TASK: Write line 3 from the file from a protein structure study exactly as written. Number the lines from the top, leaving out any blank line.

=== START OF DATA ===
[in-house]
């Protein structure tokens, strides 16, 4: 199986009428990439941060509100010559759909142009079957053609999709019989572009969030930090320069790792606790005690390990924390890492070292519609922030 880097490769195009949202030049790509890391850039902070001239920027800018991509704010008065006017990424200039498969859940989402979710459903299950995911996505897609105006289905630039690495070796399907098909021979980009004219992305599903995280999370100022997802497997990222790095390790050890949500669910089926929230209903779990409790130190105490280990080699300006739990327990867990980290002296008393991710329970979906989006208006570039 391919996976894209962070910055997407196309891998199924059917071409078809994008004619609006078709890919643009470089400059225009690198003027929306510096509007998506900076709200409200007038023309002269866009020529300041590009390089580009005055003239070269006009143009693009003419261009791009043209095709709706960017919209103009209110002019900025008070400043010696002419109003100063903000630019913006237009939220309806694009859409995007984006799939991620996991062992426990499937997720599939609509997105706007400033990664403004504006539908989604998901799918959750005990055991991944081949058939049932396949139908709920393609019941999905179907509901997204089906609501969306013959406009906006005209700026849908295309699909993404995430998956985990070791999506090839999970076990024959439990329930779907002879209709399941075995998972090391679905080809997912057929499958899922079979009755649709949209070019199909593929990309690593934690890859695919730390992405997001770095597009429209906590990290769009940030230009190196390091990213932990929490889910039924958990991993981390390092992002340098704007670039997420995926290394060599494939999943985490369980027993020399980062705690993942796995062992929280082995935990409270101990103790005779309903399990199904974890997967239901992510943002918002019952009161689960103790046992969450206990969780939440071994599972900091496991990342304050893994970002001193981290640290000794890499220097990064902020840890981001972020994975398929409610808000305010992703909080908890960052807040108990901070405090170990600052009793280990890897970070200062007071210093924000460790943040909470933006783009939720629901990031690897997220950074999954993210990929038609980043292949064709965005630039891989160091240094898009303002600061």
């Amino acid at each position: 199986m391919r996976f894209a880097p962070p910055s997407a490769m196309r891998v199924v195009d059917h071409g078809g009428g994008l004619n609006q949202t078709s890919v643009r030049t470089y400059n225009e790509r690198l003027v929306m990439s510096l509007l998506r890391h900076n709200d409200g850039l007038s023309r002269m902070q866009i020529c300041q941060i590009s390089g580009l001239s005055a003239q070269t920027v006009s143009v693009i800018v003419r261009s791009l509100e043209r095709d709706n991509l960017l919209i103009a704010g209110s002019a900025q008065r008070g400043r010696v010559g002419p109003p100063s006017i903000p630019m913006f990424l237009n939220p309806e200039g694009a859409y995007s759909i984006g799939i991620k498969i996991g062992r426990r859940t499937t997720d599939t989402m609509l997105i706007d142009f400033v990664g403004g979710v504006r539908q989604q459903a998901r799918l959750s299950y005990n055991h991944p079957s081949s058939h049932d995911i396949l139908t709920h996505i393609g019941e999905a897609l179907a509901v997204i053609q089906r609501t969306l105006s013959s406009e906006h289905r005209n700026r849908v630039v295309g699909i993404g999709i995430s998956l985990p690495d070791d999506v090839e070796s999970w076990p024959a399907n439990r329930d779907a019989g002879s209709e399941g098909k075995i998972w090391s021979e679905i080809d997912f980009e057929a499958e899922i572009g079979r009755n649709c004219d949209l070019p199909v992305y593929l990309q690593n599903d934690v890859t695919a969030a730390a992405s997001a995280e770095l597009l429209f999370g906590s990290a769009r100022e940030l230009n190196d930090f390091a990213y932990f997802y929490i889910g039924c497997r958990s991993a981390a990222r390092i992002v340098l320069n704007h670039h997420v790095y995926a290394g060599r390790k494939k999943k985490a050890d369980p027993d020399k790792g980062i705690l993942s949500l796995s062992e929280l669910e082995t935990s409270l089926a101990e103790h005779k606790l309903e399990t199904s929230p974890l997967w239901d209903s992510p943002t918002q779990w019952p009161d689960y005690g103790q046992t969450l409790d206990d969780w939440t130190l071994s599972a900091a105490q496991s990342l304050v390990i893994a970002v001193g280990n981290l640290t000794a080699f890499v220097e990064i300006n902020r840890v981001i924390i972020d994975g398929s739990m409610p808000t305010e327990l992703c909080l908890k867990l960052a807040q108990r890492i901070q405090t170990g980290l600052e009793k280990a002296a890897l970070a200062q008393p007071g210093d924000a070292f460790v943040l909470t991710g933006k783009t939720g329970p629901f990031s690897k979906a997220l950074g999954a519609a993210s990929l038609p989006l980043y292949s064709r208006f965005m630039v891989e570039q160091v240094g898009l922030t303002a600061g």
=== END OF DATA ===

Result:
């Amino acid at each position: 199986m391919r996976f894209a880097p962070p910055s997407a490769m196309r891998v199924v195009d059917h071409g078809g009428g994008l004619n609006q949202t078709s890919v643009r030049t470089y400059n225009e790509r690198l003027v929306m990439s510096l509007l998506r890391h900076n709200d409200g850039l007038s023309r002269m902070q866009i020529c300041q941060i590009s390089g580009l001239s005055a003239q070269t920027v006009s143009v693009i800018v003419r261009s791009l509100e043209r095709d709706n991509l960017l919209i103009a704010g209110s002019a900025q008065r008070g400043r010696v010559g002419p109003p100063s006017i903000p630019m913006f990424l237009n939220p309806e200039g694009a859409y995007s759909i984006g799939i991620k498969i996991g062992r426990r859940t499937t997720d599939t989402m609509l997105i706007d142009f400033v990664g403004g979710v504006r539908q989604q459903a998901r799918l959750s299950y005990n055991h991944p079957s081949s058939h049932d995911i396949l139908t709920h996505i393609g019941e999905a897609l179907a509901v997204i053609q089906r609501t969306l105006s013959s406009e906006h289905r005209n700026r849908v630039v295309g699909i993404g999709i995430s998956l985990p690495d070791d999506v090839e070796s999970w076990p024959a399907n439990r329930d779907a019989g002879s209709e399941g098909k075995i998972w090391s021979e679905i080809d997912f980009e057929a499958e899922i572009g079979r009755n649709c004219d949209l070019p199909v992305y593929l990309q690593n599903d934690v890859t695919a969030a730390a992405s997001a995280e770095l597009l429209f999370g906590s990290a769009r100022e940030l230009n190196d930090f390091a990213y932990f997802y929490i889910g039924c497997r958990s991993a981390a990222r390092i992002v340098l320069n704007h670039h997420v790095y995926a290394g060599r390790k494939k999943k985490a050890d369980p027993d020399k790792g980062i705690l993942s949500l796995s062992e929280l669910e082995t935990s409270l089926a101990e103790h005779k606790l309903e399990t199904s929230p974890l997967w239901d209903s992510p943002t918002q779990w019952p009161d689960y005690g103790q046992t969450l409790d206990d969780w939440t130190l071994s599972a900091a105490q496991s990342l304050v390990i893994a970002v001193g280990n981290l640290t000794a080699f890499v220097e990064i300006n902020r840890v981001i924390i972020d994975g398929s739990m409610p808000t305010e327990l992703c909080l908890k867990l960052a807040q108990r890492i901070q405090t170990g980290l600052e009793k280990a002296a890897l970070a200062q008393p007071g210093d924000a070292f460790v943040l909470t991710g933006k783009t939720g329970p629901f990031s690897k979906a997220l950074g999954a519609a993210s990929l038609p989006l980043y292949s064709r208006f965005m630039v891989e570039q160091v240094g898009l922030t303002a600061g």